Three leading pharma bodies have generally welcomed the recent update to the five-year Community Pharmacy Contractual Framework (CPCF) but are all concerned about some key decisions, especially the decision to keep the global sum fixed at £2.592 billion.
Announced on Sunday, some of the key changes to the CPCF were:
- Funding will remain at £2.592bn but this includes an increase for Transitional Payments from April
- The Pharmacy Access Scheme (PhAS) will continue for another year in its current format
- Pharmacy Quality Scheme review point in February 2021
- An extension to the Community Pharmacist Consultation Service (CPCS) and the introduction of a new Discharge Medicines Service, to build on referral services
- Discussions on the introduction of NHS travel vaccination services from pharmacies, subject to negotiation
- Hepatitis C testing services from April
- NHS England will start pilots in April on blood Pressure testing, point of care testing and smoking cessation referrals
In a statement, the Association of Independent Multiple Pharmacies (AIMp) today said there was little to welcome in the latest announcement.
Referring to the example from Wales, an AIMp spokesperson called NHS Discharge Medicines Service (DMC) not sufficient in making up for a reduction in MURs and other recent impacts on community pharmacy funding, like the minimum living wage.
Loss of income will hurt struggling community pharmacies
“There are still many areas that require clarification, and this makes it difficult for community pharmacists to plan. MURs have been almost fully removed (down to 100) and this loss of income will hurt the already struggling community pharmacies badly, hence, to have the GP CPCS referrals with no clear start date after April 1 which was the previous steer is disappointing,” the organisation said in a statement.
“It is pleasing to read how well the 111 referrals and urgent medicine services have been received outside of the pharmacy sector and how well community pharmacy teams have picked these up. This demonstrates how pharmacy can support change and embrace new initiatives – when we are given a chance.”
The Association warned of an immediate reduction in income “at a time when many pharmacies are simply struggling to survive”.
“AIMp members have also identified that the £14 payment is not reasonable for CPCS as a professional service given the time required to dedicate to look after patients.”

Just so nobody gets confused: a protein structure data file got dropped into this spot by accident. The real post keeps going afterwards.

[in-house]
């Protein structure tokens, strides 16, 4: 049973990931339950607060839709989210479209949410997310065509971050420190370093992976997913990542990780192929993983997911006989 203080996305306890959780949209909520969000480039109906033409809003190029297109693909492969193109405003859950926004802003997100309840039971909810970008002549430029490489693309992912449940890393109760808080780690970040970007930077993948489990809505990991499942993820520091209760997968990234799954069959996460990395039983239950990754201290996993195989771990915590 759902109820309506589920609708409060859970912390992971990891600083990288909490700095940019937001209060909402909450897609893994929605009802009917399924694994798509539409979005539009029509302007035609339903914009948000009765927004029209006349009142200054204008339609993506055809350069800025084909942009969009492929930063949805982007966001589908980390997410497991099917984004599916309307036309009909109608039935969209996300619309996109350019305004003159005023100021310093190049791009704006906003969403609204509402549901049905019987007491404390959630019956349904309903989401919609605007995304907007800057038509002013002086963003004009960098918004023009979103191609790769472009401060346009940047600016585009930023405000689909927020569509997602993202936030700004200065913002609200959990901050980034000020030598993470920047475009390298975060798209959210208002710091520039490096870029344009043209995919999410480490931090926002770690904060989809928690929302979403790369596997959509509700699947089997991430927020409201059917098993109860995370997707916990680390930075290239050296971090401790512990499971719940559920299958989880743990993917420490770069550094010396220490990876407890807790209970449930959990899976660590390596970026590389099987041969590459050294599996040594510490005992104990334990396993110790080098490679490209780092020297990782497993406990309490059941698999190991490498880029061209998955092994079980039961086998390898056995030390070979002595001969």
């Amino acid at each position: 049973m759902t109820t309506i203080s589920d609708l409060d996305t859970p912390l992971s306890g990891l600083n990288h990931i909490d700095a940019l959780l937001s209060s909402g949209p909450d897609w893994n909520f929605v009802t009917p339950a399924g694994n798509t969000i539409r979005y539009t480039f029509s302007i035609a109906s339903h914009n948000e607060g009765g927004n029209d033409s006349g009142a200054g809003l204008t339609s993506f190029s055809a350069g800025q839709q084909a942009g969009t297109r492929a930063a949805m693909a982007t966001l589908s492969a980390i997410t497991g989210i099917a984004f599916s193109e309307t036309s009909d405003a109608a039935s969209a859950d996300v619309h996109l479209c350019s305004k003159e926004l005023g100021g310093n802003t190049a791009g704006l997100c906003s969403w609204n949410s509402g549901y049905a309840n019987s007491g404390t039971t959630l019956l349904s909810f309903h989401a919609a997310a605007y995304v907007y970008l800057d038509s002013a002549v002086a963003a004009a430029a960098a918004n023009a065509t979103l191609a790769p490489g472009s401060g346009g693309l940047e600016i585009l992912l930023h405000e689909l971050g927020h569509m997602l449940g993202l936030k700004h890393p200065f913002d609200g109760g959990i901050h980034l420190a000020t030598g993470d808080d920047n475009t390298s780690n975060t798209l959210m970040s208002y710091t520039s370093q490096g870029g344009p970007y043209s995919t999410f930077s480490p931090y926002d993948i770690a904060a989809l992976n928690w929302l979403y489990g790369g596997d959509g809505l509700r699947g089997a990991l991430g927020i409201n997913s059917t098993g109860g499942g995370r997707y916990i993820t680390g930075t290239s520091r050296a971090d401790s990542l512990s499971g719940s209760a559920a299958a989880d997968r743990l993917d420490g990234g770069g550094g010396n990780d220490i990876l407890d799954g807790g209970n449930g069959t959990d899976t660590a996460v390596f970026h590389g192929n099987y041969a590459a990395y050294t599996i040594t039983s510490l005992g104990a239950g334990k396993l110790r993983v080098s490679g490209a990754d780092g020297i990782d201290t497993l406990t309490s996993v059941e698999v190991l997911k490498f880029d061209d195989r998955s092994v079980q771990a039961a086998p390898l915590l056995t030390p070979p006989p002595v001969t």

The organisation also expressed concern over the Hepatitis C service that “it is very small, limited and will not be delivered at every pharmacy.”
“The lack of clarity around PQS and transitional payment is disappointing,” the AIMp spokesperson further said, adding that the organisation would like to see more detail around this as soon as possible to ensure the funding is distributed to current and developing activities in community pharmacy which are delivered through all community pharmacies.
“The difficulty in containing the increasing costs over the last year combined with the continuous lack of funding over the coming months is a slap in the face for the sector. We would strongly encourage a sense of urgency to take into consideration the current challenges affecting community pharmacy teams and their patients,” the statement read.
Commenting on the CPCF 2020-21 arrangements, the National Pharmacy Association (NPA) has welcomed the further integration of community pharmacy clinical services within NHS pathways and called for a “well-developed and properly integrated role in clinical services” for community pharmacies.
“The current core funding for England’s pharmacies isn’t enough to achieve the transformational improvements the Secretary of State says he wants over the coming years. This is a fact that NHS chief Simon Stevens really must respond to, in order to meet policy objectives like improved access to primary care,” an NPA spokesperson said.
“The outcome of the first annual review of funding under the contractual arrangements will affect the extent to which pharmacies can successfully take the path that’s being laid. That is why, to inform the review, the NPA has commissioned an expert economic analysis of the sector’s capacity to deliver new services and sustain improvements over the five years of the contract and beyond.”
The Royal Pharmaceutical Society (RPS) also expressed frustration “that money remains at the same rate for new services and limited details on some of the updates in the deal”.
Claire Anderson, Chair of the RPS English Pharmacy Board, said: “Pharmacists and community pharmacy teams work incredibly hard every single day but they are already extremely stretched financially in terms of resources and capacity. The wellbeing of the workforce needs to be a priority to ensure they can deliver on this deal. We would like to see this integrated into future agreements between PSNC, NHSE&I and DHSC.
“With the expansion of the Community Pharmacist Consultation Service, we will continue to work with the Government, NHS and pharmacy stakeholders to get more details on these services and explore new ways of improving these funding models for the future,” Anderson added.